“I can see it in my own household. I have two girls, 8 and 12, and they play soccer. And I can tell you that they suck at soccer! They take after their mother in athletic ability. But if you were to see their rooms, they’re adorned with ribbons, medals and trophies. You’d think I was raising the next Mia Hamm.

    “I routinely try to tell my kids that their soccer skills are lacking and that if they want to be better, they have to practice hard. I also communicate to them that all the practice in the world won’t guarantee that they’ll ever be great at soccer. It’s tough to square this, though, with the trophies. And that’s part of the issue. We’ve managed to build a sense of complacency with our children.”

    “As a soccer coach in this system, you have to be willing to take personal responsibility for ensuring your children are successful despite obstacles…You can’t say, ‘they suck at athletics,’ or ‘they get no encouragement at home,’ or ‘Their mother has no athletic ability.”
    http://www.theatlantic.com/doc/200811/michelle-rhee

    Or this riff from the Harvard alum newsletter:

    “People told me I couldn’t do make kids soccer stars because the kids came from athletically deprived homes, that they sucked at soccer, just like their parents,” she recalls. “The reality was that they went from the bottom to the top, and their home environment didn’t change. What changed were the adults in front of them who were coaching. That gave me the conviction that athletic outcomes are dependent upon what the adults are doing.” http://www.hks.harvard.edu/news-events/news/alumni/michelle-rhee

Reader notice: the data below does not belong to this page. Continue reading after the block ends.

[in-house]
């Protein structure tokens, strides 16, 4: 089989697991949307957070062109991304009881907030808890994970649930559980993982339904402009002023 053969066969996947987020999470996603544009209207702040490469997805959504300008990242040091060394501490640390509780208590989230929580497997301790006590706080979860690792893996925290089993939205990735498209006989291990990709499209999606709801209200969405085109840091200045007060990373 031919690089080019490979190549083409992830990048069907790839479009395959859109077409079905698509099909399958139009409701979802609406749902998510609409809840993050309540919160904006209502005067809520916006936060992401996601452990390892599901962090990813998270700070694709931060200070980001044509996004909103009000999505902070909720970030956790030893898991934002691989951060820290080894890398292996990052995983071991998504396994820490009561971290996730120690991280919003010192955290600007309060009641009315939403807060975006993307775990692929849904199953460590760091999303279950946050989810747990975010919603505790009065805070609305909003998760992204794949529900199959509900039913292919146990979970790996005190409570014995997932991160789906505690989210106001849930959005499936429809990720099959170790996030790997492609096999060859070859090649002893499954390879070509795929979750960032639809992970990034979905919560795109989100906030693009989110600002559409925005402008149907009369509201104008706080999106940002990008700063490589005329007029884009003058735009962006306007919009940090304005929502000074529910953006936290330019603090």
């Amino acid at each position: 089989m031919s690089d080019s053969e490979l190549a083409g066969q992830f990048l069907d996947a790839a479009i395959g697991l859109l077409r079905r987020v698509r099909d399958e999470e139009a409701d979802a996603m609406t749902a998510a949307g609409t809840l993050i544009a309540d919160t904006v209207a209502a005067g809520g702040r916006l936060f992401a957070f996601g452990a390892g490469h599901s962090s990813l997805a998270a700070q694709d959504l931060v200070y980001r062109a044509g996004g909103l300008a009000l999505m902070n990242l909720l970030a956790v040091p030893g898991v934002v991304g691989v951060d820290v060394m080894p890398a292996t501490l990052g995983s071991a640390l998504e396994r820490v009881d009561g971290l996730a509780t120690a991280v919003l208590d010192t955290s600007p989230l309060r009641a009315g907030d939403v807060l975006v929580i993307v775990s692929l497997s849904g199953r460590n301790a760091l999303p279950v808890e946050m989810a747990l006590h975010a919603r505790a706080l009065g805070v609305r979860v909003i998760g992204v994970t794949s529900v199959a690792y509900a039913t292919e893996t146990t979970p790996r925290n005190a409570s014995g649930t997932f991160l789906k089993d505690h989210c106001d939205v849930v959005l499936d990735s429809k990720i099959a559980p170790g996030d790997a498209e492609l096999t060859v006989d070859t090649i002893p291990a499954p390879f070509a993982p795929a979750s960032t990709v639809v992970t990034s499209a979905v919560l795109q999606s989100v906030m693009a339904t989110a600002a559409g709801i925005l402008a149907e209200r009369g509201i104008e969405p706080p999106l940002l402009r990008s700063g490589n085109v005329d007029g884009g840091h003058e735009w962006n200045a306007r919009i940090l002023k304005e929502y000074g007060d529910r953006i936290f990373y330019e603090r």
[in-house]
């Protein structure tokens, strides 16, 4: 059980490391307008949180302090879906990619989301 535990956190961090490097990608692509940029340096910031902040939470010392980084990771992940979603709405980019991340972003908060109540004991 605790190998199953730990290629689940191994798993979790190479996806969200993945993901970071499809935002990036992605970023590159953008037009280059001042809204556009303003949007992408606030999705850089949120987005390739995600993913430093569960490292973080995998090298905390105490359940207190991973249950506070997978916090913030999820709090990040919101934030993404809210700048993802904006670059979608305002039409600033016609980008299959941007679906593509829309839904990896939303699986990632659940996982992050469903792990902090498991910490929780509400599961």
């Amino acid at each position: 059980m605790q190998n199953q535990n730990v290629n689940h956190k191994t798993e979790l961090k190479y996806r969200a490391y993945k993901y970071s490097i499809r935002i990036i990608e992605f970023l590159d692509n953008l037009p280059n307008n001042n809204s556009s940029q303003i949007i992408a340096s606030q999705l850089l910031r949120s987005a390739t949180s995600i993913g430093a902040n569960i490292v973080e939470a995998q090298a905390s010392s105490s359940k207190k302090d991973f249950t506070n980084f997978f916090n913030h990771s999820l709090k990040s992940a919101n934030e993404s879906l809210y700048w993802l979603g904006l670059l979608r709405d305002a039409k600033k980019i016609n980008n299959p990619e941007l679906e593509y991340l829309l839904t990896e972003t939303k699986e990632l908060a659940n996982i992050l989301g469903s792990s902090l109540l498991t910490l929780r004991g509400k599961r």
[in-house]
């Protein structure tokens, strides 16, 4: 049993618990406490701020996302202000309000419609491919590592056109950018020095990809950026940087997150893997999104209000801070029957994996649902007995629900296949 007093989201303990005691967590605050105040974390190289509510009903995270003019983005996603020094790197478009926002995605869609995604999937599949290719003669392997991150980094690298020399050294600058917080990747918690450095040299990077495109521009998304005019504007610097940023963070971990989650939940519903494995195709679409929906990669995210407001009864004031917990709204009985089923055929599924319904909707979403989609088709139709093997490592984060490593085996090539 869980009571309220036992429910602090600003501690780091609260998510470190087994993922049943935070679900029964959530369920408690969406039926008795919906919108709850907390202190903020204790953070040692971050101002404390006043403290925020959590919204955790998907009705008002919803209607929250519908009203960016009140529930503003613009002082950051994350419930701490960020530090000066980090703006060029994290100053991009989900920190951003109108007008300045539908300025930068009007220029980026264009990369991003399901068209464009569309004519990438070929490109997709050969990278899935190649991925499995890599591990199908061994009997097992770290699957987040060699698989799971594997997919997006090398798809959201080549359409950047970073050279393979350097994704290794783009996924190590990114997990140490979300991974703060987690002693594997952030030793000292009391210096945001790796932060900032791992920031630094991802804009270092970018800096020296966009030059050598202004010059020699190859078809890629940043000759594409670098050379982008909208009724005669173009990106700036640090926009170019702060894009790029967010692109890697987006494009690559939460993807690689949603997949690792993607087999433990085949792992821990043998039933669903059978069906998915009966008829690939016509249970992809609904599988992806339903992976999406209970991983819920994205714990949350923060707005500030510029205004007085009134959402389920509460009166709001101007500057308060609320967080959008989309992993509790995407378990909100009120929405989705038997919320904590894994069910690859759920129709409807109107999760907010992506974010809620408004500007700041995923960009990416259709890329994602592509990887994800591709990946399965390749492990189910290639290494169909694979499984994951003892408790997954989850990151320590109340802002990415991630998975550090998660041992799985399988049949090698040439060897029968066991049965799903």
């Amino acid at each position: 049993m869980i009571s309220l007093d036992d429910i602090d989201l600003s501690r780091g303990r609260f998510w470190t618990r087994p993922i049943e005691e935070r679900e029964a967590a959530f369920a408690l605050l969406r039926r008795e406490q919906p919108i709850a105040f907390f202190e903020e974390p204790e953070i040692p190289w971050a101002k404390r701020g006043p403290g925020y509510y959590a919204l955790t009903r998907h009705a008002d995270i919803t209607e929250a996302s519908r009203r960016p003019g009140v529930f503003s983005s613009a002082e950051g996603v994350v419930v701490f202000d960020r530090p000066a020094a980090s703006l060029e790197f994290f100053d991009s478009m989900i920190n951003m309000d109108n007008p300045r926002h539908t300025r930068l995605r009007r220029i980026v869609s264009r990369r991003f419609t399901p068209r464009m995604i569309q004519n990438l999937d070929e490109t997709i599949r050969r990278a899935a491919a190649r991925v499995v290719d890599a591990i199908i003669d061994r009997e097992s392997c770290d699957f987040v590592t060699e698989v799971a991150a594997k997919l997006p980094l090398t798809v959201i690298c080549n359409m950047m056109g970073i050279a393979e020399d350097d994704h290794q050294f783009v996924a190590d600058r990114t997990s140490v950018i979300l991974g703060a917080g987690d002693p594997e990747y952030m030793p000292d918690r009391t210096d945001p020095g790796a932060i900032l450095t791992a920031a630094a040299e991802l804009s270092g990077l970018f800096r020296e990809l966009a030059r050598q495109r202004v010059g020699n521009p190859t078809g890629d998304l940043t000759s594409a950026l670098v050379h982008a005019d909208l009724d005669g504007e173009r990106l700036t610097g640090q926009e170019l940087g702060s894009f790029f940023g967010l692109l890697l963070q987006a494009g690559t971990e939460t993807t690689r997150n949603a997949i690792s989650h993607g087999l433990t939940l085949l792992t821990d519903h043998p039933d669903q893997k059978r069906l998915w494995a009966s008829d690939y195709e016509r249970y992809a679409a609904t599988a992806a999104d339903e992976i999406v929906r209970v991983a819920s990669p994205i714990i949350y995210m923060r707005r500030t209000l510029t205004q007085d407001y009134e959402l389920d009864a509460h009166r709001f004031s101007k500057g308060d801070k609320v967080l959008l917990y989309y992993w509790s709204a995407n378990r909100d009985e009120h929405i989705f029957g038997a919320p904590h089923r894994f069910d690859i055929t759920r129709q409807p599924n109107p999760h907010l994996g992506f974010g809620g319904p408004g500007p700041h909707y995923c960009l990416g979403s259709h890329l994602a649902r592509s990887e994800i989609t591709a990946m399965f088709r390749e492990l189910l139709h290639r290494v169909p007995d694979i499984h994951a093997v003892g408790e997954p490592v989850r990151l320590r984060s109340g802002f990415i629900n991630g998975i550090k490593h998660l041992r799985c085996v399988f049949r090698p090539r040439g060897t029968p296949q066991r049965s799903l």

7. Phiilipmarlowe Says:

    From the do as I say, not as I do list:

    “We’ve lost our competitive spirit. We’ve become so obsessed with making kids feel good about themselves that we’ve lost sight of building the skills they need to actually be good at things.

    “I can see it in my own household. I have two girls, 8 and 12, and they play soccer. And I can tell you that they suck at soccer! They take after their mother in athletic ability. But if you were to see their rooms, they’re adorned with ribbons, medals and trophies. You’d think I was raising the next Mia Hamm.

    “I routinely try to tell my kids that their soccer skills are lacking and that if they want to be better, they have to practice hard. I also communicate to them that all the practice in the world won’t guarantee that they’ll ever be great at soccer. It’s tough to square this, though, with the trophies. And that’s part of the issue. We’ve managed to build a sense of complacency with our children.”

    “As a soccer coach in this system, you have to be willing to take personal responsibility for ensuring your children are successful despite obstacles…You can’t say, ‘they suck at athletics,’ or ‘they get no encouragement at home,’ or ‘Their mother has no athletic ability.”

    “People told me I couldn’t do make kids soccer stars because the kids came from athletically deprived homes, that they sucked at soccer, just like their parents,” she recalls. “The reality was that they went from the bottom to the top, and their home environment didn’t change. What changed were the adults in front of them who were coaching. That gave me the conviction that athletic outcomes are dependent upon what the adults are doing.”

  8. Chris Smyr Says:

    That has nothing to do with Klein. What are you even trying to say now?

  9. Phiilipmarlowe Says:

    Chris:
    “That has nothing to do with Klein. What are you even trying to say now?”

    Me:
    Reread my header:
    From the do as I say, not as I do list:

  10. Chris Smyr Says:

    You haven’t made the connection between Klein and the phrase you are referencing. Read my comment above.